Figure 7 with 1 supplement see all
RA mechanoreceptors utilize GFRa1 produced by neighboring neurons to respond to GDNF.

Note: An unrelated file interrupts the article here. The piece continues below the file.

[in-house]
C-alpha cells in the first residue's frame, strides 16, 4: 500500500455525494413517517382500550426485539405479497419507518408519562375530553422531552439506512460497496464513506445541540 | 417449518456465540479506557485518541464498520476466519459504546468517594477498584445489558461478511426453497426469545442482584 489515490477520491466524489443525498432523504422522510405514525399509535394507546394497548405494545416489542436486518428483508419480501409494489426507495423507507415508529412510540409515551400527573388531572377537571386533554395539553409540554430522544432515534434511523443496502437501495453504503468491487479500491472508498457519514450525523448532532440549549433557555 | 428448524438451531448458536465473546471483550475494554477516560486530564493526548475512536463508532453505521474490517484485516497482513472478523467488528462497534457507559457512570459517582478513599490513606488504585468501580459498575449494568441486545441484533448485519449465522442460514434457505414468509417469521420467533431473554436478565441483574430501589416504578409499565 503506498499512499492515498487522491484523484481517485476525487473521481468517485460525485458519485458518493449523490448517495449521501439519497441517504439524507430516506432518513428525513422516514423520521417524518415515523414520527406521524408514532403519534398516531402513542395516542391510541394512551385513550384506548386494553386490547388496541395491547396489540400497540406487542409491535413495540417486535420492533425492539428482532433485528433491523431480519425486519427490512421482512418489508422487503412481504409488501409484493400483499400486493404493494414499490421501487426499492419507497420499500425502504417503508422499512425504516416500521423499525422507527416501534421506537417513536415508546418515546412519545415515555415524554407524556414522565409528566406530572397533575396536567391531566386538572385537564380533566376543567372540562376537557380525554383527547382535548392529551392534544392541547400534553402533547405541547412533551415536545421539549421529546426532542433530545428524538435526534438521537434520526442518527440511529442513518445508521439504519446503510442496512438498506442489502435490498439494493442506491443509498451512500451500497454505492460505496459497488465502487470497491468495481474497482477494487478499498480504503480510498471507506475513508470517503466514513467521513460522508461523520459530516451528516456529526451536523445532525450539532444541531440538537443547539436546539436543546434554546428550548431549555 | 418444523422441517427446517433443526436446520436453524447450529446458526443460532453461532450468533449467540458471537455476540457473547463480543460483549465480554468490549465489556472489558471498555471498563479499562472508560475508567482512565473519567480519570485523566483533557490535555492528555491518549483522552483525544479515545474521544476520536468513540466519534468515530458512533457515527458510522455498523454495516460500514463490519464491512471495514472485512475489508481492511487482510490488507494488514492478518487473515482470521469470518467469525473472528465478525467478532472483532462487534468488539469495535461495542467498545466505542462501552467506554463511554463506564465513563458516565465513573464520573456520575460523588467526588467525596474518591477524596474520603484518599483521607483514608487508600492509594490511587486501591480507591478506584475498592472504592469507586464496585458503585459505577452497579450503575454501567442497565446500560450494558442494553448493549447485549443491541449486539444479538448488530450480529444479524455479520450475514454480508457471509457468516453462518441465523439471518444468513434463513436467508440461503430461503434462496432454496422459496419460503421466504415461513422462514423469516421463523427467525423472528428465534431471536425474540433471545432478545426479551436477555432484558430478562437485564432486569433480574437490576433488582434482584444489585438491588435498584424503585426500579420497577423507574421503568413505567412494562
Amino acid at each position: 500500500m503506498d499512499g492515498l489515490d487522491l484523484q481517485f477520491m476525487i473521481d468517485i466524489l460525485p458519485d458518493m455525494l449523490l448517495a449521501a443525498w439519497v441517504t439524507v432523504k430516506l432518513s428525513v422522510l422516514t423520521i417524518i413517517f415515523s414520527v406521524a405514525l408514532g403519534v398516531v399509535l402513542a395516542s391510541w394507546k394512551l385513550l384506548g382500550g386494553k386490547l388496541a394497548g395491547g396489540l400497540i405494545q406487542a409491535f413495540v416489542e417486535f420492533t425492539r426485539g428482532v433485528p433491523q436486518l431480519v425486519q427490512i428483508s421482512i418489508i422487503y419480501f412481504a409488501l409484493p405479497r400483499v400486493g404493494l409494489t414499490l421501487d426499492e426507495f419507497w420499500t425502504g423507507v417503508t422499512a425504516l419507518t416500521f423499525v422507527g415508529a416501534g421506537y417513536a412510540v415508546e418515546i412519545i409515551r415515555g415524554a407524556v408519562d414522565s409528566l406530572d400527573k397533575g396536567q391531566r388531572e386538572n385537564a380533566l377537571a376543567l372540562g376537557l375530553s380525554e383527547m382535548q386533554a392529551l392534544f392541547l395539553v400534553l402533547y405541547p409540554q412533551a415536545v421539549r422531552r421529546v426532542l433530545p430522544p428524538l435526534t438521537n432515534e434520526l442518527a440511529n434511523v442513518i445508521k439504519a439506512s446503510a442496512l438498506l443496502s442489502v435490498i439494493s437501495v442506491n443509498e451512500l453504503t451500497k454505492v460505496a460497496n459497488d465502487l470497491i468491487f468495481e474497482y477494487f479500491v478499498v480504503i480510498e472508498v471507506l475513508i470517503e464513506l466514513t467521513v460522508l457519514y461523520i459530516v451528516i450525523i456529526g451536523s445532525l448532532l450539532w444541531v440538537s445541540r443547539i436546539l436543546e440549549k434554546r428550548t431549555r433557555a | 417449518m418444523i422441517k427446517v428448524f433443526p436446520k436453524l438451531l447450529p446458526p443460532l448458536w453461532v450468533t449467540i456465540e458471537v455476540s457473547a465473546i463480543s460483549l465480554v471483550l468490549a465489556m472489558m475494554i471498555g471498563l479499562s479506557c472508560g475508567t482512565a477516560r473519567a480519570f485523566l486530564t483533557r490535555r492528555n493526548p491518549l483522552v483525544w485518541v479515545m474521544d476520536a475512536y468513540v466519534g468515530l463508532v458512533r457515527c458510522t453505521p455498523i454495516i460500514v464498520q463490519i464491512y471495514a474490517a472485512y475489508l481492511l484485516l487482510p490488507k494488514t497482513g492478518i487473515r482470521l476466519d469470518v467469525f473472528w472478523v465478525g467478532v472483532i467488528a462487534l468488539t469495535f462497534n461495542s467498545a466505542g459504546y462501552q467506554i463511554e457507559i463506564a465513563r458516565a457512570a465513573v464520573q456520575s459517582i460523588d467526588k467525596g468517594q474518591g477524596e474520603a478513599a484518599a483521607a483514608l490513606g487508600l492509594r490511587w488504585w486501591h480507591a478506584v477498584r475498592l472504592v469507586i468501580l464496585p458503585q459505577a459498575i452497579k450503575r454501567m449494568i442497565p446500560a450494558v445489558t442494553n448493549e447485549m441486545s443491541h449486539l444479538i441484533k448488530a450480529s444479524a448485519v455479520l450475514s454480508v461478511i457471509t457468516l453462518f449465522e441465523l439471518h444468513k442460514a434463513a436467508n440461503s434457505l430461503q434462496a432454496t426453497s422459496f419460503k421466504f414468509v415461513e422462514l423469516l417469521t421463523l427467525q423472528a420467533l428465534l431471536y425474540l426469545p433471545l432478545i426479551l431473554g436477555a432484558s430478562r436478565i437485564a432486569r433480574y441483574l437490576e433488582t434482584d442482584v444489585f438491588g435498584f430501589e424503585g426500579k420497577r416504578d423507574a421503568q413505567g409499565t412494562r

(AP) DRG explants from Gfra2GFP/+ control (AD), Gfra2GFP/GFP null (EH), Gfra2GFP/+;Ntrk1−/− null (IL), and Gfra2GFP/GFP;Ntrk1−/− double null (MP) embryos grown for 1 day in vitro and stained with anti-GFP antibody. Explants were treated with NRTN (50 ng/ml), GDNF (100 ng/ml), GDNF (100 ng/ml) plus GFRa1 (300 ng/ml), or GFRa1 (300 ng/ml), respectively. Schematic next to each genotype depicts the presence of RET and GFRas in each condition, and green color indicates cells detected by anti-GFP staining. (Q) Quantification of number of GFP+ neurons per 10,000 μm2 of explant in Gfra2GFP/+ control and Gfra2GFP/GFP null explants. GFP driven from the Gfra2 locus indicates RET signaling activity. Gfra2 control explants display many GFP+ neurons upon NRTN, GDNF, and GDNF plus GFRa1 treatment, but do not respond to GFRa1 alone. Gfra2 null explants lose their responsiveness to NRTN, but remain responsive to GDNF and GDNF plus GFRa1. (R) Quantification of number of GFP+ neurons per 10,000 μm2 of explant in Gfra2GFP/+;Ntrk1−/− null and Gfra2GFP/GFP;Ntrk1−/− double null explants. In a Ntrk1 null background, expression of Gfra1 is lost in non-RA-mechanoreceptor DRG neurons. Gfra2GFP/+;Ntrk1−/− null explants respond to NRTN, GDNF, and GDNF plus GFRa1. In this case, it is likely that GDNF activates RET signaling by interacting with GFRa2 (Jing et al., 1997; Sanicola et al., 1997; Rossi et al., 1999). In contrast, Gfra2;Ntrk1 double null DRG explants show GFP expression upon treatment with a combination of GDNF and GFRa1, but completely lose their responsiveness to GDNF. These results indicate that Gfra2 null RA mechanoreceptors do not express GFRa1 at a functional level and they depend on GFRa1 produced by neighboring NTRK1+ neurons to respond to GDNF. See Figure 7—source data 2 for quantification. (SV) Western blot analysis of cell lysates and concentrated supernatants from cultured dissociated DRG neurons of E18.5-P1 wild-type, Gfra2 null, and Gfra1 null mice. (S) The specificity of the anti-GFRa1 antibody was confirmed by the loss of a doublet at the predicted size of GFRa1 in Gfra1 null cell lysates. GFRa1 was also detected in the supernatants of wild-type and Gfra2 null cultures, but not Gfra1 null cultures, indicating that GFRa1 is shed from the membrane of DRGs of both wild-type and Gfra2 mutants. Note that the size of cleaved GFRa1 is slightly smaller than that tethered to cells, which is consistent with previous publication (Paratcha et al., 2001). Following detection of GFRa1, membranes were stripped and probed for β-actin, which served as a loading control and confirmation that the supernatant fraction was not contaminated with cells or cellular debris (lower panel). (T) The specificity of the anti-GFRa2 antibody was confirmed by the loss of a band ∼75 kDa in Gfra2 null cell lysates. The larger than predicted size of GFRa2 may be due to post-translational modifications. Two GFRa2 specific bands were also detected in the supernatants of wild-type and Gfra1 null cultures, but not Gfra2 null cultures, indicating that GFRa2 is also shed from DRG cell membranes. The size of cleaved GFRa2 is also smaller than that tethered to cells. (UV) Densimetric quantification of anti-GFRa1 blots shows no significant change in the level of GFRa1 produced by cells (U) or released into the media (V), which suggests that there is no compensation for the loss of GFRa2 through changes in the expression or release of GFRa1. See Figure 7—source data 3 for quantification. Error bars represent SEM. Scale bars = 50 μm. n.s. = p > 0.05, *** = p < 0.001. Source data are provided in Figure 7—source data 2, 3.